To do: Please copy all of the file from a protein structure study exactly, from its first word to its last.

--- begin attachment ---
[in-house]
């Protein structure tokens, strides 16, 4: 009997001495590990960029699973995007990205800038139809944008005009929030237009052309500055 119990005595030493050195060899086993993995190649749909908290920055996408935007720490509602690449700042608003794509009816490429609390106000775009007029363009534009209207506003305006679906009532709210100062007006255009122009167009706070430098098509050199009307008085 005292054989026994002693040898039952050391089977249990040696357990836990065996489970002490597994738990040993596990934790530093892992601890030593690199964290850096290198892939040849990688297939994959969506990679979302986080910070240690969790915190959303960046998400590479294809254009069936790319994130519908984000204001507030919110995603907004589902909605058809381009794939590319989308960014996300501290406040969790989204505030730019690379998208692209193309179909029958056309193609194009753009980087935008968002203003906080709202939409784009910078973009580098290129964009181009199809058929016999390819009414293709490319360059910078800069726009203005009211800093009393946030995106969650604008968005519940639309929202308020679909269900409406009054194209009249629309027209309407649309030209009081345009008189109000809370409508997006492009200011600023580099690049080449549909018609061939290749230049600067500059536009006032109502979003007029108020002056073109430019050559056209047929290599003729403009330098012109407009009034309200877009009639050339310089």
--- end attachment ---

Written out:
[in-house]
């Protein structure tokens, strides 16, 4: 009997001495590990960029699973995007990205800038139809944008005009929030237009052309500055 119990005595030493050195060899086993993995190649749909908290920055996408935007720490509602690449700042608003794509009816490429609390106000775009007029363009534009209207506003305006679906009532709210100062007006255009122009167009706070430098098509050199009307008085 005292054989026994002693040898039952050391089977249990040696357990836990065996489970002490597994738990040993596990934790530093892992601890030593690199964290850096290198892939040849990688297939994959969506990679979302986080910070240690969790915190959303960046998400590479294809254009069936790319994130519908984000204001507030919110995603907004589902909605058809381009794939590319989308960014996300501290406040969790989204505030730019690379998208692209193309179909029958056309193609194009753009980087935008968002203003906080709202939409784009910078973009580098290129964009181009199809058929016999390819009414293709490319360059910078800069726009203005009211800093009393946030995106969650604008968005519940639309929202308020679909269900409406009054194209009249629309027209309407649309030209009081345009008189109000809370409508997006492009200011600023580099690049080449549909018609061939290749230049600067500059536009006032109502979003007029108020002056073109430019050559056209047929290599003729403009330098012109407009009034309200877009009639050339310089």